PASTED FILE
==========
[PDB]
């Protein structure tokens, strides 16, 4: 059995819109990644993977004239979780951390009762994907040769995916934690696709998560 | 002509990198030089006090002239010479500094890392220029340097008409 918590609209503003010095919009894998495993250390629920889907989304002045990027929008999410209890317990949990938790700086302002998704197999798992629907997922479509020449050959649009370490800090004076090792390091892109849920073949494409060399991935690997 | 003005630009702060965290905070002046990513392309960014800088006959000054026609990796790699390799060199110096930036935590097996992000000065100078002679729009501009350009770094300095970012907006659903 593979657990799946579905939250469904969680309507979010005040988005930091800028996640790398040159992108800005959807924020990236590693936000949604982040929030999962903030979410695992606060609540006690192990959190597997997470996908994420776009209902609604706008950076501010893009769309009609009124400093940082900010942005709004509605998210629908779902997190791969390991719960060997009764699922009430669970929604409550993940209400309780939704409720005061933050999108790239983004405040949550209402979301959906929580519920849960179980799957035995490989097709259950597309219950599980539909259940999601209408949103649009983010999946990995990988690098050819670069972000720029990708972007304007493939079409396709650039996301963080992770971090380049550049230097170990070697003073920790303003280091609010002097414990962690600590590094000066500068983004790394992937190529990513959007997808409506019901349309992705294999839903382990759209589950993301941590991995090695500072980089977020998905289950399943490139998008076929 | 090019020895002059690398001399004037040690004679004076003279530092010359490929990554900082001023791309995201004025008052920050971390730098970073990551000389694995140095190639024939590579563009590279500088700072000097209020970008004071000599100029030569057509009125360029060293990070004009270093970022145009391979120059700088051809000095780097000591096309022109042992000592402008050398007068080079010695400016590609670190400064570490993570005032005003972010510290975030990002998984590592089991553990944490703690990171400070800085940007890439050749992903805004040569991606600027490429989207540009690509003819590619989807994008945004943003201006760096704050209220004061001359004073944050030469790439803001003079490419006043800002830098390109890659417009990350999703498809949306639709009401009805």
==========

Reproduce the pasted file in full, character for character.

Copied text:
[PDB]
């Protein structure tokens, strides 16, 4: 059995819109990644993977004239979780951390009762994907040769995916934690696709998560 | 002509990198030089006090002239010479500094890392220029340097008409 918590609209503003010095919009894998495993250390629920889907989304002045990027929008999410209890317990949990938790700086302002998704197999798992629907997922479509020449050959649009370490800090004076090792390091892109849920073949494409060399991935690997 | 003005630009702060965290905070002046990513392309960014800088006959000054026609990796790699390799060199110096930036935590097996992000000065100078002679729009501009350009770094300095970012907006659903 593979657990799946579905939250469904969680309507979010005040988005930091800028996640790398040159992108800005959807924020990236590693936000949604982040929030999962903030979410695992606060609540006690192990959190597997997470996908994420776009209902609604706008950076501010893009769309009609009124400093940082900010942005709004509605998210629908779902997190791969390991719960060997009764699922009430669970929604409550993940209400309780939704409720005061933050999108790239983004405040949550209402979301959906929580519920849960179980799957035995490989097709259950597309219950599980539909259940999601209408949103649009983010999946990995990988690098050819670069972000720029990708972007304007493939079409396709650039996301963080992770971090380049550049230097170990070697003073920790303003280091609010002097414990962690600590590094000066500068983004790394992937190529990513959007997808409506019901349309992705294999839903382990759209589950993301941590991995090695500072980089977020998905289950399943490139998008076929 | 090019020895002059690398001399004037040690004679004076003279530092010359490929990554900082001023791309995201004025008052920050971390730098970073990551000389694995140095190639024939590579563009590279500088700072000097209020970008004071000599100029030569057509009125360029060293990070004009270093970022145009391979120059700088051809000095780097000591096309022109042992000592402008050398007068080079010695400016590609670190400064570490993570005032005003972010510290975030990002998984590592089991553990944490703690990171400070800085940007890439050749992903805004040569991606600027490429989207540009690509003819590619989807994008945004943003201006760096704050209220004061001359004073944050030469790439803001003079490419006043800002830098390109890659417009990350999703498809949306639709009401009805």